A Solitary Life

The laughter and liveliness
drown in the silence
as the people and parties
are consumed by darkness.

At first it was lonely
I missed the sight of day
but I came to realise
darkness was okay.

This would not be life of a singer,
This would not be the life of a doctor
This would not be the life of an engineer
This must be the life of a writer.

A solitary life of shadows and pain
it’s not good for the heart
but it’s good for the pen.

Empty Walls

For the third time in half an hour she stared at the flowers with a sense of childish wonder.
“Are they mine?” she asked, her eyes fixed on the vase by the window. She didn’t wait for a reply before remarking;
“They’re pretty.”
She turned form the flowers to the cabinet by the door and took a sip of her orange juice. Her mind had already wandered, briefly forgotten the flowers, and was now focused on her purse. It was a stubborn purse, ancient, it should have been thrown out years ago but refused. Her hands shook as she clutched the worn leather and opened it to reveal a twenty pence coin. She was not shocked that there was so little in the purse and without thinking about it put forward her bony hands offering the coin to the girl sitting on the bed.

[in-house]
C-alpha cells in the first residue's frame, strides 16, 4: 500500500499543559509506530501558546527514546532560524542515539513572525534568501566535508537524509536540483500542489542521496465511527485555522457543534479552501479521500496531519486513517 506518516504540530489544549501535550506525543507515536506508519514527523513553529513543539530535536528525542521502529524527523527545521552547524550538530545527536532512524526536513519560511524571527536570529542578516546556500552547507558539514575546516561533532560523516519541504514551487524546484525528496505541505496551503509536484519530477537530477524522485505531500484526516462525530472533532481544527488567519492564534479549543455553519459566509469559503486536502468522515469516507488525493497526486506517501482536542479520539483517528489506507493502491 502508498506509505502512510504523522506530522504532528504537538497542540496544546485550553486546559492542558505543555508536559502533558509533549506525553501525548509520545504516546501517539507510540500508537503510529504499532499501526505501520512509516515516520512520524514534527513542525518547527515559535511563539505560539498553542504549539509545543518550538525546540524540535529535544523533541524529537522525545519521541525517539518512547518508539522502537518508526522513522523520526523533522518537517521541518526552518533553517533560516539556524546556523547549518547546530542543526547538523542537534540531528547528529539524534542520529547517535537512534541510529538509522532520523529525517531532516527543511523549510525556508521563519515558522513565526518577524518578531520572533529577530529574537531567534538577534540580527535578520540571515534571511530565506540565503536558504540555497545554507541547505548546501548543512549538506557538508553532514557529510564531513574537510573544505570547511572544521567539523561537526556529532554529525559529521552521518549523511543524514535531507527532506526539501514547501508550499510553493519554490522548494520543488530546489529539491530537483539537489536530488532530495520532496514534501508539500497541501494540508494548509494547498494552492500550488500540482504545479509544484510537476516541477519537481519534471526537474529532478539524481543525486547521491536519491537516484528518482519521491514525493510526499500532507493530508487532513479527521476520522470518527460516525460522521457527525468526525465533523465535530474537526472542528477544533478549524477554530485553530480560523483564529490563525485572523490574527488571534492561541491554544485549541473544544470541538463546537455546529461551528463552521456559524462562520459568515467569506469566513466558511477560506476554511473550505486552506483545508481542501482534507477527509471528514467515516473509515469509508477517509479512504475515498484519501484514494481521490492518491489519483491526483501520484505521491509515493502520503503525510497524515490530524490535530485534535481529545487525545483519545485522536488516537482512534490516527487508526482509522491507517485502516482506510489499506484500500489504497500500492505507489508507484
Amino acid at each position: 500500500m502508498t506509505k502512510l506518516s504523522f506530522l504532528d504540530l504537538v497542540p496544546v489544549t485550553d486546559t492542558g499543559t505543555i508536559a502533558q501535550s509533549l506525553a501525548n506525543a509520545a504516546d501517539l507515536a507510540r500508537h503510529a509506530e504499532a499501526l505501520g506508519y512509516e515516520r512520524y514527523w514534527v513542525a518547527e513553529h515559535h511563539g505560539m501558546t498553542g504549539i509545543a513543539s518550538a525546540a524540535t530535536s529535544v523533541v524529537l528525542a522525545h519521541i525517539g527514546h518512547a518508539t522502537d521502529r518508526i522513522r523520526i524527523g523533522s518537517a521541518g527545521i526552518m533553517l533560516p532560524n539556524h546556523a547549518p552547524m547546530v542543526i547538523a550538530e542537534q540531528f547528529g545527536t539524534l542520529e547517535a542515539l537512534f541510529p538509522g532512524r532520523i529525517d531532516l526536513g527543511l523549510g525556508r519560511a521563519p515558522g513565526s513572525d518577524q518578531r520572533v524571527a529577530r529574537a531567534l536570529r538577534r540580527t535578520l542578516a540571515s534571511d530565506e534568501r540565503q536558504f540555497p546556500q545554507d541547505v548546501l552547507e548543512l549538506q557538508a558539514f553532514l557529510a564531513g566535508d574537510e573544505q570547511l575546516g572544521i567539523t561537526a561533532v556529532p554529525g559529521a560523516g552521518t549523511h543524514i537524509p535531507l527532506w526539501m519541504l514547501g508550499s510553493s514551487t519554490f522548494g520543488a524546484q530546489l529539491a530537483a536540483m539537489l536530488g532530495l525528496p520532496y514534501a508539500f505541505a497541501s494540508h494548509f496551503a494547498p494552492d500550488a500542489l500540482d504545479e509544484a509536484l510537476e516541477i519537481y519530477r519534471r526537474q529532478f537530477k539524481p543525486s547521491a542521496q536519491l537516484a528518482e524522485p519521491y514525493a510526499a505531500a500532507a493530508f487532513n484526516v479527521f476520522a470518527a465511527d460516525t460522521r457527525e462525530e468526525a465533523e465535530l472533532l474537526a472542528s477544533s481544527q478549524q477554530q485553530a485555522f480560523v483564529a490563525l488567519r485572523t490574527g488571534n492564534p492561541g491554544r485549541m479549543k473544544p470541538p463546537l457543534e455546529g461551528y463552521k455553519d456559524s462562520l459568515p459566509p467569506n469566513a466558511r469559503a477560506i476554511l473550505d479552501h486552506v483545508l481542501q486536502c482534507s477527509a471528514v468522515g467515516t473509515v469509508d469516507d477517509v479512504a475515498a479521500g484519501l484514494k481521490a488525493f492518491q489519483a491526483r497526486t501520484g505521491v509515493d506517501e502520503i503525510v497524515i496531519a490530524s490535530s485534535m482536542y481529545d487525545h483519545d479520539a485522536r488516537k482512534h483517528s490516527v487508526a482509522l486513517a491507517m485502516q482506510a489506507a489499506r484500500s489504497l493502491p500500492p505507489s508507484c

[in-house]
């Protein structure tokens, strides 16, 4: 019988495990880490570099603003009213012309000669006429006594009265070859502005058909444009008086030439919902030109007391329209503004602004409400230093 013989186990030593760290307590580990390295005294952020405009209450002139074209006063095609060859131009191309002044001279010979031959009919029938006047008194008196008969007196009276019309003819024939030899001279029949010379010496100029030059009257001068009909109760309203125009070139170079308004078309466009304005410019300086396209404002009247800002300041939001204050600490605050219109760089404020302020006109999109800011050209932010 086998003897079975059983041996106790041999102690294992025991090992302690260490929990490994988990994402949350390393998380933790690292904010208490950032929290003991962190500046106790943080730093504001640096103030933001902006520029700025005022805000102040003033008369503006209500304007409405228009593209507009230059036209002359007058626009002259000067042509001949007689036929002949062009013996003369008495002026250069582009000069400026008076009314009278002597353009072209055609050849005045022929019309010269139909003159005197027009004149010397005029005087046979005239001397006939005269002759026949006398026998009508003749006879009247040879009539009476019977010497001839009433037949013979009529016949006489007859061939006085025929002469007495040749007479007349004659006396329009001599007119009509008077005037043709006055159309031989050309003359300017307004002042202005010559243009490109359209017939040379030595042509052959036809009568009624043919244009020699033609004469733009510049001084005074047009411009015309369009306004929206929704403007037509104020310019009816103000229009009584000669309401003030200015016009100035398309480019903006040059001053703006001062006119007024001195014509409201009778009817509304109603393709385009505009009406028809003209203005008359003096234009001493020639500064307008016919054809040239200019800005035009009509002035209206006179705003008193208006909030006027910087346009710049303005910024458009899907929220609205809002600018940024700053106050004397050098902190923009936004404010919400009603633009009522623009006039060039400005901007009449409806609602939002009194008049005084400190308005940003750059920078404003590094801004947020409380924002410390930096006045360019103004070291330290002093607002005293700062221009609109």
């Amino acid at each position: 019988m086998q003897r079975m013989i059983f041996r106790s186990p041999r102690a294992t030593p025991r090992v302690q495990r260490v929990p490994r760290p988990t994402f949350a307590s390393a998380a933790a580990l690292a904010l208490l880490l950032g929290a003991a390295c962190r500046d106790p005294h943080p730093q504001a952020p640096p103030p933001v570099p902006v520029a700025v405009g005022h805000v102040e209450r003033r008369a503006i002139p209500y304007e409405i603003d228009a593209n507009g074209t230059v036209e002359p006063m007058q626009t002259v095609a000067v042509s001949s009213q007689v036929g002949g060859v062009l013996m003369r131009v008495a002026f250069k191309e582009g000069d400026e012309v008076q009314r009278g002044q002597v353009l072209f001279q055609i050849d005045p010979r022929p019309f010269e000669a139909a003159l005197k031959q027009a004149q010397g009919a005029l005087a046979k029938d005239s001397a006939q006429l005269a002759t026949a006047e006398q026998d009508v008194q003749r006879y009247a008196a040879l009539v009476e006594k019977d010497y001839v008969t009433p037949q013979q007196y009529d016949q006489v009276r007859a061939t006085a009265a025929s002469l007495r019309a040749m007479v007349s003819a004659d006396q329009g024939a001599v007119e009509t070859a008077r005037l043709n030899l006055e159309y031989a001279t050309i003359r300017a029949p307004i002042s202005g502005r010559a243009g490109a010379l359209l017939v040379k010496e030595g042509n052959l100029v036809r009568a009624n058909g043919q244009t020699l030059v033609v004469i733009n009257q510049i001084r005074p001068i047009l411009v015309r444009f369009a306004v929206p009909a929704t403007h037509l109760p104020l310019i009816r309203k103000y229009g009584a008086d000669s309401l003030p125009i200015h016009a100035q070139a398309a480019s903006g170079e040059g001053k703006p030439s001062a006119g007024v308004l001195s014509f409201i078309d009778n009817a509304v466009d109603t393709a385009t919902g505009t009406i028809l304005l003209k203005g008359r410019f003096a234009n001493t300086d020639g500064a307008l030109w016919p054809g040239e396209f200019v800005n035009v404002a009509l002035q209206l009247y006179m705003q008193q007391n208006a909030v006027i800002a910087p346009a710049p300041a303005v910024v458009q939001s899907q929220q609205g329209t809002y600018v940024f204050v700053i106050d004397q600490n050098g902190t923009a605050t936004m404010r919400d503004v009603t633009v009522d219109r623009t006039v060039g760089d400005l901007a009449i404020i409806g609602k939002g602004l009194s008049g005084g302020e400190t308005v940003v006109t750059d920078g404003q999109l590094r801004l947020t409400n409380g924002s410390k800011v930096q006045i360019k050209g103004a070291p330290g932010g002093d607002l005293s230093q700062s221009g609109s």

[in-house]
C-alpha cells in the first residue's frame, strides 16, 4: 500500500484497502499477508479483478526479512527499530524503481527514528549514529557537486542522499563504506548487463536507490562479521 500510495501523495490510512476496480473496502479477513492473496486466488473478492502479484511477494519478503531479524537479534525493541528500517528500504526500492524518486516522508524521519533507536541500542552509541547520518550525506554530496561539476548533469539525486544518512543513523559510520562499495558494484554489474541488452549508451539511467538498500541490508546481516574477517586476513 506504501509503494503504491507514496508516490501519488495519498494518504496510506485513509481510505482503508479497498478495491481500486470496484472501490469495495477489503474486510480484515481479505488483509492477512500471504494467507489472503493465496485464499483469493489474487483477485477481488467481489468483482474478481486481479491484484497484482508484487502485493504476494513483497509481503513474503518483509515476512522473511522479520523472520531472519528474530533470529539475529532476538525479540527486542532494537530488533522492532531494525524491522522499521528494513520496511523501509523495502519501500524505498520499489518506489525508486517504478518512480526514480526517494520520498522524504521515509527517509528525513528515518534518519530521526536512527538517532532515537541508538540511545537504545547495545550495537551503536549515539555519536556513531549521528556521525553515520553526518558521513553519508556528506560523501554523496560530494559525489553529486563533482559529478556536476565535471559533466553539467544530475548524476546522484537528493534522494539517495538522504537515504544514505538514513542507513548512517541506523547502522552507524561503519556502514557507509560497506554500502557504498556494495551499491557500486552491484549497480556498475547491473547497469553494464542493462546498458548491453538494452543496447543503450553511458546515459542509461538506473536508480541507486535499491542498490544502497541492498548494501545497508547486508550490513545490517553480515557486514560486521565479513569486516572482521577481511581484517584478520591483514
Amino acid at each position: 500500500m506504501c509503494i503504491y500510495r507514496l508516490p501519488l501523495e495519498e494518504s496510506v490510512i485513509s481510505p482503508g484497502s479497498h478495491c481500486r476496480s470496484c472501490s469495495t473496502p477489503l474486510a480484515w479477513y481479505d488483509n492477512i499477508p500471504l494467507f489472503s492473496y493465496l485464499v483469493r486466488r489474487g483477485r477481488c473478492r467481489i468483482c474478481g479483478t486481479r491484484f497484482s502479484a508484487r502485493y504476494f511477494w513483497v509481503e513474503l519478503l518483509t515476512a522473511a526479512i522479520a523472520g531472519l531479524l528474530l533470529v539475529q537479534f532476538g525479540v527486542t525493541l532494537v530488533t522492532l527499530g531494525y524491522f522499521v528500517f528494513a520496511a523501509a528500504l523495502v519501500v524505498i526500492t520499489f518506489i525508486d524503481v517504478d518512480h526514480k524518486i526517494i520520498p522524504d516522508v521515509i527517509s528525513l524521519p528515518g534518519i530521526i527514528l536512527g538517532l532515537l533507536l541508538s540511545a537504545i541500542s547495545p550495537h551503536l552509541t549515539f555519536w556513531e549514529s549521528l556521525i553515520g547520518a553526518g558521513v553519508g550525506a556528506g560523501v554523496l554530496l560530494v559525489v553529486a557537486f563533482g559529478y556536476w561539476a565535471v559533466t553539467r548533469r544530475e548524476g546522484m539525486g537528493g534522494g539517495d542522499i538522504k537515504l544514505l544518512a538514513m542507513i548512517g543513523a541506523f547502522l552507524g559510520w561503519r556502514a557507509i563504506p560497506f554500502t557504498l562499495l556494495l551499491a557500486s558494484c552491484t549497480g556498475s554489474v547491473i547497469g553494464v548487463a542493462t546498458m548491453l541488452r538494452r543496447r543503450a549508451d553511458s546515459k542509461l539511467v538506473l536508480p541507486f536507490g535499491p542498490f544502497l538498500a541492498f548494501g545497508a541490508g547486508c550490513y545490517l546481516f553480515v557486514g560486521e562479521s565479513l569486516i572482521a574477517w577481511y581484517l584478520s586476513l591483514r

“No thanks.” the girl said trying to seem grateful for the offering.
The hand retreated and with a slight look of disappointment she turned around and placed the purse back on it’s cabinet. There was a moment of silence as she scanned the room, her face was like a blank canvas absorbing everything she saw. The girl was used to it, it was the same every week. They would have a brief conversation, light topics, before repeating it several times. It didn’t matter, it was being there that counted, at least that’s what she told herself. This was the time to make up for the past and start fresh but of course it could never be the same, never be truly mended.
Her eyes had wandered back to the flowers, she moved to them and stroked their withering petals.
“Are they mine?”
“Yes Gran, they’re yours.”

The last few years had been tough on Steph, she was only seventeen but had already witnessed death, depression, cancer and now dementia try to tear her family apart. Dementia. The disease that had claimed her Gran two years ago was at it’s worst. Steph had watched as her Gran was consumed and overthrown by the disease and now on her weekly visits she could not help but feel she was visiting a shell; a hollowed out, diluted version of her Gran, not the strong, at times infuriating woman she remembered.